Africa Matters is a blog that follows the news and offers analysis of African affairs. Our aim is to delve deeper into the issues of African politics and development. We don’t presume to be experts, and we don’t presume to have all the answers—we are just trying to ask the right questions.

Thursday, August 9

Sudan roundup

Back after a few weeks hiatus...

The big news is that the UN Security Council passed a resolution authorizing a peacekeeping force of up to 26,000 for Darfur. The resolution was passed under Chapter VII, which allows the use of force, and is scheduled to begin by October - though don't expect much before the end of the year. So far five African countries have pledged troops - Burkina Faso, Cameroon, Egypt, Ethiopia, and Nigeria. Senegal also said it would consider sending more troops, in addition to those already serving under the current AU misison, provided the soldiers have a clear right to defend themselves. The bigger problem, according to Reuters, will be assembling the Western specialists and equipment.

While most commentators have welcomed the resolution, it has also being greeted with a healthy dose of skepticism, bearing in mind that a similar resolution was passed a year ago, and that some of the contents were watered down to secure international support, particularly from China. Eric Reeves, writing in The New Republic, offers a particularly (and typically) fierce condemnation of the resolution, complaining that it does not authorize the force to seize weapons, does not condemn Khartoum for its obstruction of humanitarian operations, and includes no provision for sanctioning Khartoum for non-compliance. Reeves has another piece in the Guardian. Alex De Waal urges the UN to take a "community peacekeeping" - rather than a "garrison peacekeeping" - approach. Stephen Heidt analyzes the resolution for Foreign Policy in Focus. Mary Riddell comments in The Observer. The Northern opposition Umma National Party praised the resolution.

Meanwhile:

  • Sending in peacekeepers with no peace to keep is always dangerous, so the international community is also stepping up efforts to reach a political agreement. To that end, a conference of the different Darfur rebel factions was held in Arusha, Tanzania. Most important actors were represented, with a couple of important exceptions. Suleiman Jamous, the highly-respected humanitarian coordinator for the Sudan Liberation Movement is under house arrest by the national government at a UN hospital in Kordofan. And Abdul Wahid al-Nur, the original leader of the Sudan Liberation Movement - who is currently residing in Paris - has refused to attend negotiations while the government is still fighting. Al-Nur has control of few troops, but commands significant loyalty, particularly among the displaced population. The Sudan Tribune has an interview with al-Nur. The rebels in attendance supposedly agreed on a common negotiating platform with regard to "power-sharing, wealth-sharing, security arrangements, land, and humanitarian issues."However, the details of this agreement haven't been provided. And the rebels also still face the challenge of deciding who will represent them. And, as Alex De Waal points out, agreeing on a common ideal solution is much easier than maintaining coordinating during the tough negotiations which are almost certain to ensue.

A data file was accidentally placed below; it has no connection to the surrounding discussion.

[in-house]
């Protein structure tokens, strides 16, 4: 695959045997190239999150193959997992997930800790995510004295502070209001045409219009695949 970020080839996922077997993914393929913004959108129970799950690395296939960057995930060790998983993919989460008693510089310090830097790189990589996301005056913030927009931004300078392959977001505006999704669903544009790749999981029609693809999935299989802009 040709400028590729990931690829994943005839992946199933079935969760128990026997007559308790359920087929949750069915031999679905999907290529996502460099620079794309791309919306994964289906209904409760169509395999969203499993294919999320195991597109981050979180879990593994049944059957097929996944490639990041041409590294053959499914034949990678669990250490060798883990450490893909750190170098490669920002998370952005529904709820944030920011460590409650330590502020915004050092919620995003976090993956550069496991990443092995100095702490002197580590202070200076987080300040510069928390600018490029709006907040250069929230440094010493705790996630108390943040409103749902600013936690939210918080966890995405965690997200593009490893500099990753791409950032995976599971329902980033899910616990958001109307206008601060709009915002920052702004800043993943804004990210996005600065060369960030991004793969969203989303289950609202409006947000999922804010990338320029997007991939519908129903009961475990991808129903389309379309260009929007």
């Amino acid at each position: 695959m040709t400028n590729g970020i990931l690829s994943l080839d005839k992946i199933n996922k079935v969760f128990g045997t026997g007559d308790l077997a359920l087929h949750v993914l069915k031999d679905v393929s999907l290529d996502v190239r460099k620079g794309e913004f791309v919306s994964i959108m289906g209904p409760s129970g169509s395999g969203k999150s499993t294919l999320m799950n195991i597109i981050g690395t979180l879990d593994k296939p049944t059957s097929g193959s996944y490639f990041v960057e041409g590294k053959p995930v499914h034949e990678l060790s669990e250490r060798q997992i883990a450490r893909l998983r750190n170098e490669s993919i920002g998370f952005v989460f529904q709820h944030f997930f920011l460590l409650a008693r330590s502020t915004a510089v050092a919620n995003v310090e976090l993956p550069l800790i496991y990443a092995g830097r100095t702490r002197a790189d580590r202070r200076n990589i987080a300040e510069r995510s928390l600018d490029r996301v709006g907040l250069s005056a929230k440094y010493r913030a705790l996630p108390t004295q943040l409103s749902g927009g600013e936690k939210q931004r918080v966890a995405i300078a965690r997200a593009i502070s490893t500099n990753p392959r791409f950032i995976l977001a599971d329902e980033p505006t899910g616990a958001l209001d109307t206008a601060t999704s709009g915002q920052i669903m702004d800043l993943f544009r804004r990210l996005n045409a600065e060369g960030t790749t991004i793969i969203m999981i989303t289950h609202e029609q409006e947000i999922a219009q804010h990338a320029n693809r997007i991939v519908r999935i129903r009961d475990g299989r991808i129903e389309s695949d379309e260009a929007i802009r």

• The International Crisis Group has released a new report, A Strategy for Comprehensive Peace in Sudan, which argues that a lasting peace isn't likely to take hold in Sudan unless the country's multiple conflicts are addressed in tandem. The report warns that the 2005 Comprehensive Peace Agreement that ended the North-South conflict is in serious danger of collapsing as the North sabotages the deal, the SPLM focuses on the autonomous Southern region at the expense of national policy, and the international community diverts its gaze to Darfur. The authors also point out that conflict risks erupting in the country's north, east, and center. Reuters has more on the peace deal in the East, and the controversy over a dam project in the North. One thorn of contention in the North-South conflict is the continued presence of Northern troops in the South, in violation of a July 9 CPA deadline for them to leave. The South recently issued a statement saying they would be considered "occupation forces."
  • The South announced that it would begin demobilization of 25,000 of its troops, though it warned that the UN reintegration package is not fully in place. And a long-awaited commission has been formed to increase Southern representation in the civil service. However, the census, a necessary step in organizing the national elections scheduled for 2009 may be delayed another month, to February.
  • The New York Times' Nicholas Kristof offers his 11-point plan for Darfur, including a defense of a no-fly zone. The Social Science Research Council looks at the stances of the Democratic presidential candidates on Darfur. Alex De Waal thinks Bill Richardson gets it most right. Khaled Diab, in The Guardian, looks at supposed environmental causes of the conflict.
  • Jumping in on the latest wave of Darfur activity, the ICC's Luis Moreno-Ocampo wants everyone to remember that any peace deal must respect ICC warrants for the arrest of Sudanese minister Ahmad Harun.
  • UN Goodwill Ambassador Mia Farrow offered to take the place of rebel Suleiman Jamous so he could attend the peace talks in Arusha. A Sudanese official said her letter was "silly" and doesn't merit a response. They might have a point on this one...
  • Heavy flooding continues to plague the country.